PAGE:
So, avidity seems to strongly map to what, here at Resonate, has been categorised as an ‘explorer’ listener type.

I don’t wish to devalue the necessity of trying to communicate how a listeners credits will likely be spent but I do feel that a bit of critical background to this category of listening is also of value here:

As this underlying elitism hints at, though the discourse of avidity doesn’t use explicit references to “demographic” (which is generally used in a Gaussian way anyway!) social identities, it nevertheless reinforces updated versions of those same systems of oppression that created these identities. As Seaver explains, “when they displace demography with avidity, developers are…claiming elite cultural status for themselves – figuring themselves as ‘cool’ cultural intermediaries, unlike the prototypical user” (15), who is commonly figured as “teenage girls who wanted to hear the same pop music on repeat” (9). The choice of foil here is notable: from at least the mid twentieth century onwards, the abjection of (implicitly white) teen girls has served to cohere claims to pop music greatness–just think about how much hate is spewed on fans of boy bands like Backstreet Boys, One Direction, solo artists like Justin Bieber or Harry Styles, or even, back in the day, Britney Spears. Rockism–the idea that music made by and for white men is inherently superior to music associated with less privileged groups, especially pop–is perhaps the most famous example of such abjection. The (mis)perception of teen girl listeners as having insufficiently flexible, adaptable, and ready-for-anything tastes Seaver identifies among his research subjects is one new iteration in Western culture’s longstanding habit of defining “good” music as whatever is the opposite of what teenage girls purportedly listen to.

So yeah, maybe food for thought about the explorer listener type, avidity, and the relationship to the algorithmic, speculative-vector-math-horizon forms of capitalism within which we find ourselves.

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Thanks for sharing the article. This stimulation of vibes-oriented consumption and avid musical exploration makes perfect sense in our times where surface hyper-individualization and short attention spans created by constant content overload became important raw materials for marketing strategies.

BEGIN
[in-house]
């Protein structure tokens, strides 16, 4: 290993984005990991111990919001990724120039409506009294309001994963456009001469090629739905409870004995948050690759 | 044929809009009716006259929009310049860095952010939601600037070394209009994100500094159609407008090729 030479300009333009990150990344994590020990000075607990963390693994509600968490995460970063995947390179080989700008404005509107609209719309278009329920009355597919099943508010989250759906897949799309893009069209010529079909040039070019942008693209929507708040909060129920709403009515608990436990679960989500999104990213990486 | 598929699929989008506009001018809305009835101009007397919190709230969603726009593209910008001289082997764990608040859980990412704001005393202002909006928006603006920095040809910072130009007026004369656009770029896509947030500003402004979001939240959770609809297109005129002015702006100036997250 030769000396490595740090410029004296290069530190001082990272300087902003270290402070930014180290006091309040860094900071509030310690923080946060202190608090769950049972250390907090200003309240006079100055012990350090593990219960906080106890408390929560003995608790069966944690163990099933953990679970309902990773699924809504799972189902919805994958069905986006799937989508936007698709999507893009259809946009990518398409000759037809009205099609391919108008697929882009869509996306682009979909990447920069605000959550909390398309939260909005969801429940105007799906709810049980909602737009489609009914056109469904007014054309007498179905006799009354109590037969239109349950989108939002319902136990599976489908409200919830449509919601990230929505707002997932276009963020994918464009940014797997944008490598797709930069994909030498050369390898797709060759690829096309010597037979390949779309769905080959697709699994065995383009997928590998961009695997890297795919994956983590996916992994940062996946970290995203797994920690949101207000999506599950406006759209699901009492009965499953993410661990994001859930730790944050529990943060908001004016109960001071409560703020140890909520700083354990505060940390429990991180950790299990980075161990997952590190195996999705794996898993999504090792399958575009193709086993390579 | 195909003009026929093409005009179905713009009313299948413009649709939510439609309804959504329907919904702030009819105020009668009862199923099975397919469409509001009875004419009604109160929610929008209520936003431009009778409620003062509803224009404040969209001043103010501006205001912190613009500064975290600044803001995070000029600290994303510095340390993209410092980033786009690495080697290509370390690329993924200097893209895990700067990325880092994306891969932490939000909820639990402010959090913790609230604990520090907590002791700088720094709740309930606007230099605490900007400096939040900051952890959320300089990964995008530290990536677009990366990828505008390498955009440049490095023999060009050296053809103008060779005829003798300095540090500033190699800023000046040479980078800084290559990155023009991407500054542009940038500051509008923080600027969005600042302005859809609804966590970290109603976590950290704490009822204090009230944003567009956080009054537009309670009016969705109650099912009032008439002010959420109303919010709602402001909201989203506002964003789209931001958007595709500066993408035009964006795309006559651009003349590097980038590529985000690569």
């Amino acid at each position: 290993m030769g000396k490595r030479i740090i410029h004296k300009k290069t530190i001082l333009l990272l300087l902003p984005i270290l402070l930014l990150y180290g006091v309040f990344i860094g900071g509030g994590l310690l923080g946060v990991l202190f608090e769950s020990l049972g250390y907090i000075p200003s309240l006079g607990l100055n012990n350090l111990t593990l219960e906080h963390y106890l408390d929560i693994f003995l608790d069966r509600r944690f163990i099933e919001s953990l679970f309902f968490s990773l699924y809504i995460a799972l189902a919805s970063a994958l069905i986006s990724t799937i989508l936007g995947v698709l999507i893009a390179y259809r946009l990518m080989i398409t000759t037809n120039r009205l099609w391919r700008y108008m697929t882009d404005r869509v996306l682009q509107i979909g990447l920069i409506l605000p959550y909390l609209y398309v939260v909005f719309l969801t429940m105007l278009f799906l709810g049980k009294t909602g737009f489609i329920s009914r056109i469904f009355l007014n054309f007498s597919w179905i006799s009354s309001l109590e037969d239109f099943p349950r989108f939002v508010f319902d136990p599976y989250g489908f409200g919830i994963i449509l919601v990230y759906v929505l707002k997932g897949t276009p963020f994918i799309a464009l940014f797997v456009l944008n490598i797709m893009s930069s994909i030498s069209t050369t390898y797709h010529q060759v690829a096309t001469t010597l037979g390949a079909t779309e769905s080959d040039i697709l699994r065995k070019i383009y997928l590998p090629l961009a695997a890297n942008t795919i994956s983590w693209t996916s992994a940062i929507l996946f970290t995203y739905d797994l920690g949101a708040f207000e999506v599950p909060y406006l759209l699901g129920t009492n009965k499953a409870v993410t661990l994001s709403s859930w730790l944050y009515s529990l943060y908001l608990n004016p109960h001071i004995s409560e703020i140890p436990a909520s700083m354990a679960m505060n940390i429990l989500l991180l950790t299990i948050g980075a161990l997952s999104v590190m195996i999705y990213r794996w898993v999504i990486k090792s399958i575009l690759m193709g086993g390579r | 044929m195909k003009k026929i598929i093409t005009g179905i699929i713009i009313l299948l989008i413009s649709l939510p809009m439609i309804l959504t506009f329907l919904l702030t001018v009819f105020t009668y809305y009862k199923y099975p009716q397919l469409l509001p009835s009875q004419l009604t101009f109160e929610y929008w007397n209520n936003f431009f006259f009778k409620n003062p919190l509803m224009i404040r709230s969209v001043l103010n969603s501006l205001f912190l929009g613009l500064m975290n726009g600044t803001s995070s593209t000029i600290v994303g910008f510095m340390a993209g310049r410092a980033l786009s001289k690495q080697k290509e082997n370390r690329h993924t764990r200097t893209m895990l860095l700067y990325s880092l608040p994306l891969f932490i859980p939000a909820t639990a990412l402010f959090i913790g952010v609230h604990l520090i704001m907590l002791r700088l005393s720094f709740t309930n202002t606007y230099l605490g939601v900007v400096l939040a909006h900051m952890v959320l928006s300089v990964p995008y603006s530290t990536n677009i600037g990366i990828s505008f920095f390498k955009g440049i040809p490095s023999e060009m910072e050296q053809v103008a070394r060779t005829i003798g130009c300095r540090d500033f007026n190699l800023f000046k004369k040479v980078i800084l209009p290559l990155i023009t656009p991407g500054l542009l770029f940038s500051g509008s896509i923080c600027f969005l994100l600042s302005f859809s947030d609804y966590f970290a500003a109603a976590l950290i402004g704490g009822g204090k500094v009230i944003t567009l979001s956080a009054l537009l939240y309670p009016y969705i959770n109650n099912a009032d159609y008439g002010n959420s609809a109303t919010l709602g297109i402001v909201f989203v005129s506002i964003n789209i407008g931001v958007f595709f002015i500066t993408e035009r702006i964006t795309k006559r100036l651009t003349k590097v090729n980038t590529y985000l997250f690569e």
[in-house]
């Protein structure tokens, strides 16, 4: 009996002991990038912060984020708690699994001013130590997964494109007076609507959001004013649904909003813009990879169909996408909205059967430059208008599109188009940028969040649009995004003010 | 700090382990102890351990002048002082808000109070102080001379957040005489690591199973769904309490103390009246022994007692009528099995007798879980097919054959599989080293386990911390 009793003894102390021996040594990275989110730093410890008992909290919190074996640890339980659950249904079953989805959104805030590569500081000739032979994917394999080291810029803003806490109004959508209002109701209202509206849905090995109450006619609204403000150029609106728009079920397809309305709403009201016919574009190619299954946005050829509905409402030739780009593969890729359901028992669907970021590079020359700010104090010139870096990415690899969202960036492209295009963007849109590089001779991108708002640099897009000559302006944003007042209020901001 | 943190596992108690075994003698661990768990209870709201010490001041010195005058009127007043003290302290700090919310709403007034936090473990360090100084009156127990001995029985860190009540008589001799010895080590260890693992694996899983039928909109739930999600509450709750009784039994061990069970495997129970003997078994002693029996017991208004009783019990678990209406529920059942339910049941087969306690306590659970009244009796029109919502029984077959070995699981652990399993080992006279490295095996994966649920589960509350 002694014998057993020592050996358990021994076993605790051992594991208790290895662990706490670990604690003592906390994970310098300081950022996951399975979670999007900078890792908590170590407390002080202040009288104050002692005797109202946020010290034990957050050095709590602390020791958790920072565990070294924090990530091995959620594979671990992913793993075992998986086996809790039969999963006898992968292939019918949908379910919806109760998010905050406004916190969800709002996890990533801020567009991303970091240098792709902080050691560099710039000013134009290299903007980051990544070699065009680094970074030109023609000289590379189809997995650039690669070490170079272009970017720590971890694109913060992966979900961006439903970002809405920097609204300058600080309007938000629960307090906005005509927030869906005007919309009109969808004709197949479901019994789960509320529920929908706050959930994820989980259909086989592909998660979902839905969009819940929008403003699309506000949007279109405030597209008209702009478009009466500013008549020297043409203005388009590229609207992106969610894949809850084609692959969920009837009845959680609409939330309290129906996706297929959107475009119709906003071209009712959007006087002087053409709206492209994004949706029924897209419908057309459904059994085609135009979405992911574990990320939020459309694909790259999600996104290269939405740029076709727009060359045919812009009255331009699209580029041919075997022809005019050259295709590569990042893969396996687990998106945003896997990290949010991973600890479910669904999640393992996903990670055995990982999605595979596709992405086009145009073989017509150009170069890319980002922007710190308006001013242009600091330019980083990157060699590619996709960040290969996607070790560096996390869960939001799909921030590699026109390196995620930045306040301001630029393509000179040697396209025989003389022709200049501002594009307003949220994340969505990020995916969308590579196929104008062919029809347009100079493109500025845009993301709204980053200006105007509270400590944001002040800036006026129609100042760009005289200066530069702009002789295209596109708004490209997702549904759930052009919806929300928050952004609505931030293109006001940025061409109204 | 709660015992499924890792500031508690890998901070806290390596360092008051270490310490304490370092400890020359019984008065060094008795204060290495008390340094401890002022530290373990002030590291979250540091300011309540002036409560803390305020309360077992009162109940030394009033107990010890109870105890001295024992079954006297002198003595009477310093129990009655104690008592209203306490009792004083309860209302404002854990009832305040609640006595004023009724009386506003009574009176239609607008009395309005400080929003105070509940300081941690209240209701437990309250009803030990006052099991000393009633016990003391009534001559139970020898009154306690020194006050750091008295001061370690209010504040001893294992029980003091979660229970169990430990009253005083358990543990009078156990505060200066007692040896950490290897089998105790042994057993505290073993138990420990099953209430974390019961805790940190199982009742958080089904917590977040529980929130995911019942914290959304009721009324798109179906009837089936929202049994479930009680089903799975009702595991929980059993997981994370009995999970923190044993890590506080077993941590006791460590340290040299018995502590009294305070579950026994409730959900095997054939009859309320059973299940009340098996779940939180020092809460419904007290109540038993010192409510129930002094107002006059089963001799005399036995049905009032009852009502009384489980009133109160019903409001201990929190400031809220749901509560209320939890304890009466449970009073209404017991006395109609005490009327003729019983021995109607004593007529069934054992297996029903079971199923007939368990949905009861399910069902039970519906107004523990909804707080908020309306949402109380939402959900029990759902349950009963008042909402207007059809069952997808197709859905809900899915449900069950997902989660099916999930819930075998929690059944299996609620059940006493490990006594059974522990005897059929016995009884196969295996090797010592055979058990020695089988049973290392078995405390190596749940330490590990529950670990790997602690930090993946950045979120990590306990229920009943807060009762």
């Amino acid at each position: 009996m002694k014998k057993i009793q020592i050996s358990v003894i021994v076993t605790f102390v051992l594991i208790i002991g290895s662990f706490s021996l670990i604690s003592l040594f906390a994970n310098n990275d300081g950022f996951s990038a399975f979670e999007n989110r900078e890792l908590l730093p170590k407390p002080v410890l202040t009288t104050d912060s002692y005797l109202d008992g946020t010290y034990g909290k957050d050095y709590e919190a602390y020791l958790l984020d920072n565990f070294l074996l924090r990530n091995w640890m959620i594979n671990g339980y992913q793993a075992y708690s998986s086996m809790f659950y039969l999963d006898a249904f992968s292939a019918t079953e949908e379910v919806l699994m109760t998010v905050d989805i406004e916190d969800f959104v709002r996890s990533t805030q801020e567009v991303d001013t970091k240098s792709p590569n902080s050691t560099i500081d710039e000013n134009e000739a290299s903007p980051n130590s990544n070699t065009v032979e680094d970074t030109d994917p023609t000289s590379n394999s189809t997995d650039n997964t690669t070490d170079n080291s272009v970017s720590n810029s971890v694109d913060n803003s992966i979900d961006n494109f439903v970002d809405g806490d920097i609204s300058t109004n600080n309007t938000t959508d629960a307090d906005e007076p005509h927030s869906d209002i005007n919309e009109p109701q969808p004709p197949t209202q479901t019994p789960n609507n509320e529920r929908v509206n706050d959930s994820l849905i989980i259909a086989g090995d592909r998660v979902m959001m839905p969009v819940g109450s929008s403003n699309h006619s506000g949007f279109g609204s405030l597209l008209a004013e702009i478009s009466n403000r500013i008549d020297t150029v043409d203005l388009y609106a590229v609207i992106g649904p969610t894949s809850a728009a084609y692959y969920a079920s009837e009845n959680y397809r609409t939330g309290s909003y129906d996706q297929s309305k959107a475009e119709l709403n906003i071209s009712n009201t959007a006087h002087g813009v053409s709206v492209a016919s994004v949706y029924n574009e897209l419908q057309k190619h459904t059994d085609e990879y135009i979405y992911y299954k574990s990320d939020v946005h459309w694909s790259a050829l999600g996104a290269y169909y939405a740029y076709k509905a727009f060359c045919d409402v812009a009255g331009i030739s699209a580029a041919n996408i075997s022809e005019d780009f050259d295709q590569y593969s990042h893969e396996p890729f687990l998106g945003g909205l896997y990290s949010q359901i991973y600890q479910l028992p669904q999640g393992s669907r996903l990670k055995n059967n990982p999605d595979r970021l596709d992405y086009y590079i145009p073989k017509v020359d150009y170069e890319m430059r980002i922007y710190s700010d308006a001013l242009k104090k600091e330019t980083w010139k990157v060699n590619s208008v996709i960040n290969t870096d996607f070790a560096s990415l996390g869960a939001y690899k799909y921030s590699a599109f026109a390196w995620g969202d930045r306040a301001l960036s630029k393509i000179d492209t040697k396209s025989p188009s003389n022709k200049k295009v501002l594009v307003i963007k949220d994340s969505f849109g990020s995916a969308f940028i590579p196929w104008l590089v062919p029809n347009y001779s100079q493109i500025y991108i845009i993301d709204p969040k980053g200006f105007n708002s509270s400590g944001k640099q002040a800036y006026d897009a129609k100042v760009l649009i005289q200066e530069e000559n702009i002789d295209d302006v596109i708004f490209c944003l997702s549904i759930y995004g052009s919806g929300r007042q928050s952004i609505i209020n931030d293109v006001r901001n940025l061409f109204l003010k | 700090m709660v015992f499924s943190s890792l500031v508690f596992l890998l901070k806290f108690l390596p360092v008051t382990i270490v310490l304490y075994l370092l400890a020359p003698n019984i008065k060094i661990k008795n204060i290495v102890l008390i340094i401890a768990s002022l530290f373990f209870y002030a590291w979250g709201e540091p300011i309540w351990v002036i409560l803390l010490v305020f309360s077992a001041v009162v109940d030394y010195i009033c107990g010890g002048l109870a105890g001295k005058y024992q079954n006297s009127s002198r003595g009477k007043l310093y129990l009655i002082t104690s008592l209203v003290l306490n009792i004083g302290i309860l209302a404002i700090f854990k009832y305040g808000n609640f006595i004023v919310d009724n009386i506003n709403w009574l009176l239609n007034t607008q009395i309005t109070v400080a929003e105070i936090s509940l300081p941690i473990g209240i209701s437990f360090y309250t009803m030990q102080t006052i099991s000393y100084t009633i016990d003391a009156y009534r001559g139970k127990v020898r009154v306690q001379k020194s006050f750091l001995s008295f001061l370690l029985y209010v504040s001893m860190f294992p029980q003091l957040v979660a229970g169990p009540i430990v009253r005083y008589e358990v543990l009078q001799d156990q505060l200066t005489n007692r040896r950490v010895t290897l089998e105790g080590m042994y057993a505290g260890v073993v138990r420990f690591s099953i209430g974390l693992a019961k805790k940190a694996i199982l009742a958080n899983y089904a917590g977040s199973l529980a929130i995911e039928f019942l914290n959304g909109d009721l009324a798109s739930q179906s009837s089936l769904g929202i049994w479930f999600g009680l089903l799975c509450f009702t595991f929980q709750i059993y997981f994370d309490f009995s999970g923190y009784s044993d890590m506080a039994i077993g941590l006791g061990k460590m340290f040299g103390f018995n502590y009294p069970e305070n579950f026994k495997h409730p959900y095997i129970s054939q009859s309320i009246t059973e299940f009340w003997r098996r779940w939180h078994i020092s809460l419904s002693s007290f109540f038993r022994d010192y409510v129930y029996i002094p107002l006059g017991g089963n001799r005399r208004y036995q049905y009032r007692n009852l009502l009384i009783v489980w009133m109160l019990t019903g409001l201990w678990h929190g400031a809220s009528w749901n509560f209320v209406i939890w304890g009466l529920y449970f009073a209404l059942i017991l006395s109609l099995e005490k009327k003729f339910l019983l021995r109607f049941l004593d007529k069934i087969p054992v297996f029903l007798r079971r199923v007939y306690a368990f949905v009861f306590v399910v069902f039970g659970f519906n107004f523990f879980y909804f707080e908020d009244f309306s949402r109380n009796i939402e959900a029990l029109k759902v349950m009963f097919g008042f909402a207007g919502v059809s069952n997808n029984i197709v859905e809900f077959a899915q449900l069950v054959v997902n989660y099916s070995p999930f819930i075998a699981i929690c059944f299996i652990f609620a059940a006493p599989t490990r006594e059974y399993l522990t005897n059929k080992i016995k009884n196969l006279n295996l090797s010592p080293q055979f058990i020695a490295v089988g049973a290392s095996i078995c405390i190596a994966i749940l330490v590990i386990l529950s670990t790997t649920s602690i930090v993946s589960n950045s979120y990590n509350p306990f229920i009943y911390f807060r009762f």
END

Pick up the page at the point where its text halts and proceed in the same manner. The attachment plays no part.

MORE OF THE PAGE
Mass curators and algorithms aggregating an ever-changing ever-the-same flow of sound for an audience that companies assume is glad to give up communal sharing and the comforts of genre in exchange for the complete freedom to be spoon fed novelty and uniqueness.

All this reminds me of Adam Curtis’ information-age capitalism critique, mostly along the lines of this quote by him:

In our age of individualism, we see computers as ways through which we can express our individuality. But the truth is that the computers are really good at spotting the very opposite. The computers can see how similar we are, and they then have the ability to agglomerate us together into groups that have the same behaviours.

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This Adam Curtis quote is really echoing this Damon Krukowski blogpost

Particuarly this part

“Strange,” evidently, fit that role better than any other Galaxie 500 song. Or you might say: “Strange” resembles songs by other bands more than any other Galaxie 500 song. Twice as much as any of our other tracks. Ten times more than some. The algorithm would seem to have identified “Strange” as our least peculiar song – the one most likely to sound like whatever else you had played.